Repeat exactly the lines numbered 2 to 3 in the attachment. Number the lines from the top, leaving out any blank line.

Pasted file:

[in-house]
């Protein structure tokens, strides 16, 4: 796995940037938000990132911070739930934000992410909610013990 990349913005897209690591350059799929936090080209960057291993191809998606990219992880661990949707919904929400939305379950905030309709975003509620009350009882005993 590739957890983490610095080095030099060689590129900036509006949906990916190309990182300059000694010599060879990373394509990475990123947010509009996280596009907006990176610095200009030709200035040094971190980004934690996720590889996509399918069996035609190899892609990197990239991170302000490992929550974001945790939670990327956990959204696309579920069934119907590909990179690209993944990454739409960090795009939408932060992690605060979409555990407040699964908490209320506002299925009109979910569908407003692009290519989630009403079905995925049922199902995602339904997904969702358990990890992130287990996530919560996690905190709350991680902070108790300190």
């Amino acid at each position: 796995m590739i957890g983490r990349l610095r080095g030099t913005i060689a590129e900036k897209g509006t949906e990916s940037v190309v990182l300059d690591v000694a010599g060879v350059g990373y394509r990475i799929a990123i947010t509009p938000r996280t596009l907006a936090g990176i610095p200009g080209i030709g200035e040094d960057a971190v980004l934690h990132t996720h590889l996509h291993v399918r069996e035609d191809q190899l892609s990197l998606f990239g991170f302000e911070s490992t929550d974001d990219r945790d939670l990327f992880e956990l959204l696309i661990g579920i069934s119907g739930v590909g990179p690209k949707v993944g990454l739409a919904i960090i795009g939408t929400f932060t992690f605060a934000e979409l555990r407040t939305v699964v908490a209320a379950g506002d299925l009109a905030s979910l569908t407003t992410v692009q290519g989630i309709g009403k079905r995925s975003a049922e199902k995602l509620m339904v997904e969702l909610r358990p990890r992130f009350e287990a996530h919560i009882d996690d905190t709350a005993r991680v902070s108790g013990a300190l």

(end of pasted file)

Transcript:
């Protein structure tokens, strides 16, 4: 796995940037938000990132911070739930934000992410909610013990 990349913005897209690591350059799929936090080209960057291993191809998606990219992880661990949707919904929400939305379950905030309709975003509620009350009882005993 590739957890983490610095080095030099060689590129900036509006949906990916190309990182300059000694010599060879990373394509990475990123947010509009996280596009907006990176610095200009030709200035040094971190980004934690996720590889996509399918069996035609190899892609990197990239991170302000490992929550974001945790939670990327956990959204696309579920069934119907590909990179690209993944990454739409960090795009939408932060992690605060979409555990407040699964908490209320506002299925009109979910569908407003692009290519989630009403079905995925049922199902995602339904997904969702358990990890992130287990996530919560996690905190709350991680902070108790300190």
């Amino acid at each position: 796995m590739i957890g983490r990349l610095r080095g030099t913005i060689a590129e900036k897209g509006t949906e990916s940037v190309v990182l300059d690591v000694a010599g060879v350059g990373y394509r990475i799929a990123i947010t509009p938000r996280t596009l907006a936090g990176i610095p200009g080209i030709g200035e040094d960057a971190v980004l934690h990132t996720h590889l996509h291993v399918r069996e035609d191809q190899l892609s990197l998606f990239g991170f302000e911070s490992t929550d974001d990219r945790d939670l990327f992880e956990l959204l696309i661990g579920i069934s119907g739930v590909g990179p690209k949707v993944g990454l739409a919904i960090i795009g939408t929400f932060t992690f605060a934000e979409l555990r407040t939305v699964v908490a209320a379950g506002d299925l009109a905030s979910l569908t407003t992410v692009q290519g989630i309709g009403k079905r995925s975003a049922e199902k995602l509620m339904v997904e969702l909610r358990p990890r992130f009350e287990a996530h919560i009882d996690d905190t709350a005993r991680v902070s108790g013990a300190l």